Closing Time

It saddens me to do this, but I finally decided to let go of Xanga… and continue blogging on WordPress. I have been extremely loyal and this has been a great source of outlet, but I think it’s time to upgrade and move on. Xanga is just falling behind every blogging site and I have some catching up to do. But who knows, I may be back someday again :)

Find me below!

Peace out.




I changed my blog layout (again) to something more colourful and less plain, and after seeing the effect of it, I felt like writing another post. So I’m sure a lot people who know me well has heard me saying this, or has noticed this about me. There is something I struggle with, and that is being self-conscious. I know this can either be a good or bad thing, and I guess although I like to “play it safe”, it does get in the way often times when I want to change myself or try something new. I’m not too sure how I became this way because when I was a kid, I was totally carefree. It’s even hard for me to imagine, but I was never shy and I used to dance like nobody is watching. I loved performing and showing off. I was a very confident girl because everywhere I went, no matter who I meet, from immediate to extended families, to family friends.. everyone would say I was a pretty young lady. It was to a point where I knew it myself and I would be disappointed if one of my mom’s friend or distant cousin from out of the town failed to acknowledge my pretty face. Yeeeaaah…arrogant much.. (I think that is also the trigger to my big bully persona, but maybe I’ll talk about that another day).

Everything changed when awkward stage hit. That’s when the nerdy braces came on, the acne appeared all over my forehead and chin and I started to gain some weight. If I wasn’t already self-conscious then, I certainly became so when the people around me started pointing out my ugly traits. My self-esteem dropped and I no longer fought for the spot light. It was a bit traumatizing, to be honest… although I didn’t have it that bad or change that much, to me it still felt like a very dramatic change. From then on, I became super self-conscious and I still am. The hardest thing for me is to improve, especially when it comes to my outer image or things that people can notice. It’s really difficult for me to change how I appear to people, little things like changing hair styles, my clothing style, make-up styles (“what make-up?” you may ask).. I am always too self-conscious to do anything big with myself, even though I am curious in trying new things.

When was the last time I had a new hair cut? Mostly when I go cut my hair, I would tell the hair dresser to “keep the same style, but shorter“. Usually my family members don’t even notice when I cut my hair because it looks the same. But I really don’t enjoy having the same look for years and years, which is exactly the case! I want to do something different, like curl it or cut it short, and even shave it completely. But every time I’m set on doing it, I change my mind and prefer to play it safe. It’s also very hard for me to change my style in what I wear. Although over the years, I have gotten better at accepting things, it’s still a very slow process.This applies to anything I do that makes me stand out from the crowd, like playing a solo on an instrument, or receiving the ball in a sport… I feel like all eyes are on me and certainly when I screw up, which happens a lot, the entire world will see it. And in that sense, I’m slow at improving.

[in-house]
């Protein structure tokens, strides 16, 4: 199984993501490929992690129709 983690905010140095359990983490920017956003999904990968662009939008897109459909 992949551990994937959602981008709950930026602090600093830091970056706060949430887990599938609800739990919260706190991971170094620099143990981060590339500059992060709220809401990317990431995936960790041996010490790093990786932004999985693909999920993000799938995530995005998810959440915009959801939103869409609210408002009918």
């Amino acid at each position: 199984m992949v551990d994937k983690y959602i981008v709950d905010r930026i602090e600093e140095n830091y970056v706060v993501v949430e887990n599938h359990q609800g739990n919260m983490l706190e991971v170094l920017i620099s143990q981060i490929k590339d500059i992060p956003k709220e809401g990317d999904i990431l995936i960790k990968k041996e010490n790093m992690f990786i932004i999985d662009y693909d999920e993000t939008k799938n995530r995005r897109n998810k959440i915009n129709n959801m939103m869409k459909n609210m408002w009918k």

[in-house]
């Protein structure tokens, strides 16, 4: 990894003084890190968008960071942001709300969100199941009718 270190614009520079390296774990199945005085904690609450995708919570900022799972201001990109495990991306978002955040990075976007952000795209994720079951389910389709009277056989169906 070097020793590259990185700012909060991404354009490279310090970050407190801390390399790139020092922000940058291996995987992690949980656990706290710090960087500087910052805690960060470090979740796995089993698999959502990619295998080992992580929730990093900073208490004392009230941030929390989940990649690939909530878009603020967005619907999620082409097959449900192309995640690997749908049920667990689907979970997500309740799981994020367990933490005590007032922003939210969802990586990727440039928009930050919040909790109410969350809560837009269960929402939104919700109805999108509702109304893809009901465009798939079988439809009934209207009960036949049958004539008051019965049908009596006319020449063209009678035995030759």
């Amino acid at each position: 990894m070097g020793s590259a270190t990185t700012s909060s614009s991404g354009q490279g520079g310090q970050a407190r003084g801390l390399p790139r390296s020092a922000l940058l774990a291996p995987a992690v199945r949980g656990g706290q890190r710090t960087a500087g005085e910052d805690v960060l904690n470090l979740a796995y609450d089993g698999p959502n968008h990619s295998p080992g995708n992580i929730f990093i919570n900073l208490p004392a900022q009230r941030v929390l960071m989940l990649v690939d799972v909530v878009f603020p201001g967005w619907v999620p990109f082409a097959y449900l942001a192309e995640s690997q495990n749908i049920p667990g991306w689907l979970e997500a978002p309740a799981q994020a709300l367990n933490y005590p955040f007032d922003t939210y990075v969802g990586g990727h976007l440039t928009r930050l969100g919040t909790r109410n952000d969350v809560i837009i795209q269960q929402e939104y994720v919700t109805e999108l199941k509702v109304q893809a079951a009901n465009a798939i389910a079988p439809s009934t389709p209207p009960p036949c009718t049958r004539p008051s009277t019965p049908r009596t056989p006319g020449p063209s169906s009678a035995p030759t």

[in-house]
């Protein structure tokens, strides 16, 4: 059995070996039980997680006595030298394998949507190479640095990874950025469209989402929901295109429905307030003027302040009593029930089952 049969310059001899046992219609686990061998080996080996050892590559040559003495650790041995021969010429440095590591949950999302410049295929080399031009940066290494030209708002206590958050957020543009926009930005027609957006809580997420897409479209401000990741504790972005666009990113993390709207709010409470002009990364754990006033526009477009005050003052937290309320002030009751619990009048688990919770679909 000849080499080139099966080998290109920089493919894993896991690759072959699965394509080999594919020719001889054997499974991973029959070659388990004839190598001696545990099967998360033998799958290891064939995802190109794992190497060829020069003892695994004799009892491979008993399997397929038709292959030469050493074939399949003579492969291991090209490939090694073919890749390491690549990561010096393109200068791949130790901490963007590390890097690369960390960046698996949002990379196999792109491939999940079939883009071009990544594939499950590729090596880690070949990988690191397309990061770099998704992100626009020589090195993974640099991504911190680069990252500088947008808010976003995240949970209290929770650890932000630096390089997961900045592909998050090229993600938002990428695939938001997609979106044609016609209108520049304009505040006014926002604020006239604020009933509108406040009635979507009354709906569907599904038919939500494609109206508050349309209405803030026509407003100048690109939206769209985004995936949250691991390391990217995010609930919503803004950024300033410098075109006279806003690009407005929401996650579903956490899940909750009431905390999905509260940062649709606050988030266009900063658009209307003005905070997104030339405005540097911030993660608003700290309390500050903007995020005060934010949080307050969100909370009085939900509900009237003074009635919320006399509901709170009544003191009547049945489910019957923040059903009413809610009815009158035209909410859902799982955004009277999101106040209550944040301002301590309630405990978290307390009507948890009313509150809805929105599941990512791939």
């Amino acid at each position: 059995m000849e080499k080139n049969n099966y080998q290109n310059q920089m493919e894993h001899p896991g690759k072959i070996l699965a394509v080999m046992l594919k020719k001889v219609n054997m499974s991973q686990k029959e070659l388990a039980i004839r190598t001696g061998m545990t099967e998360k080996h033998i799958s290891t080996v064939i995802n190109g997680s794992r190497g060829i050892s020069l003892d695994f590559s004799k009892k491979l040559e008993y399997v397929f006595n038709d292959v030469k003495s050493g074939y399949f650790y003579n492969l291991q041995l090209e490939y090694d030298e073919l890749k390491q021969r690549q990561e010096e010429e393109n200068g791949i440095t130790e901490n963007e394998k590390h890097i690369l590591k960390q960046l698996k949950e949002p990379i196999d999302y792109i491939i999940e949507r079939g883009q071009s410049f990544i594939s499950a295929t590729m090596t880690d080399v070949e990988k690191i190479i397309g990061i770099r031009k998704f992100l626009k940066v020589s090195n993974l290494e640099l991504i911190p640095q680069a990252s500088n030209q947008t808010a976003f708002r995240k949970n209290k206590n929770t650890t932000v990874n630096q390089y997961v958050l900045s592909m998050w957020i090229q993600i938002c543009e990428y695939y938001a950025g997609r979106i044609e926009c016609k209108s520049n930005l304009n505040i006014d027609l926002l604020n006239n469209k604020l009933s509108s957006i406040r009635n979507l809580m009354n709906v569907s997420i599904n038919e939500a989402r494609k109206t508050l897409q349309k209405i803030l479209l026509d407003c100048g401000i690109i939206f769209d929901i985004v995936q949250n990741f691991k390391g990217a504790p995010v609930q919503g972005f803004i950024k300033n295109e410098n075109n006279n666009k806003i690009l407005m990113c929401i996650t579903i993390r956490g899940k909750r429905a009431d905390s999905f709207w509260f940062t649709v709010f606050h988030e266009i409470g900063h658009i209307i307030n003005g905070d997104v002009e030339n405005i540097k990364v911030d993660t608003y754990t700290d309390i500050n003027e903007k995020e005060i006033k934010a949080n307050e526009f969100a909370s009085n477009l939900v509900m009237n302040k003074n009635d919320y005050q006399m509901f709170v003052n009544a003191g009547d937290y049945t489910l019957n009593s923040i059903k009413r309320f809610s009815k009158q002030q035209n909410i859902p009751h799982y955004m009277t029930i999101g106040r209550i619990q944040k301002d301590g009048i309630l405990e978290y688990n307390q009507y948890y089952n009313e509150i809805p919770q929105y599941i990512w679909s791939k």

Usually when I really want to wear something new, whether it be styling my hair a certain way, experimenting with make up or clothing, I would do it behind closed doors for awhile until I get comfortable seeing it on myself. Then I would feel confident enough to wear it out in public, and when a friend says to me, “since when do you wear that?”, I would simply reply, “oh, I’ve had this for awhile now; I guess you haven’t seen me in the times I’ve worn it.” Completely the truth! Well all this to say, I feel very insecure on the things I’m not used to doing. In everything I do, I like to prefect it in private so no one can witness my trial and errors. I know it slows me down a lot in life, but it’s something I hope I can overcome….. slowly!


The Future

I noticed it’s been some time I haven’t written a real thought-out entry. Last year, I was thinking about my eventual career after my University degree, but I was too confused to figure out what I wanted to say. Tonight, after reading a blog from Anna concerning our decisions for our future, I was inspired again. So I decided to write a reply:

Being a little girl, my vision of what I wanted to pursue has always revolved around one thing: the arts. I remember taking the initiative in asking my mom if I could learn piano at the age of 4. The next thing I knew, I stood aside, looking on as my first piano came rolling through the front door. And that became the seed that sprouted many teenage dreams. I went through phases of wanting to become a celebrity, a songwriter, a singer, an author, a musician and an artist. Believe it or not, I wrote and recorded (on those ghetto tape recorder back in the days lol) several songs. I also used to write short stories and Fanfics online. Of course, I’m very much ashamed of them as I grew into reality. Slowly, my passion for “arts” dropped one by one, and it never did really become a passion, but remained a hobby. I quit piano, my only solid pride, at secondary 4. Having been so close to obtaining my certificate, I think I somewhat regret it to this day. Anyway, I digress….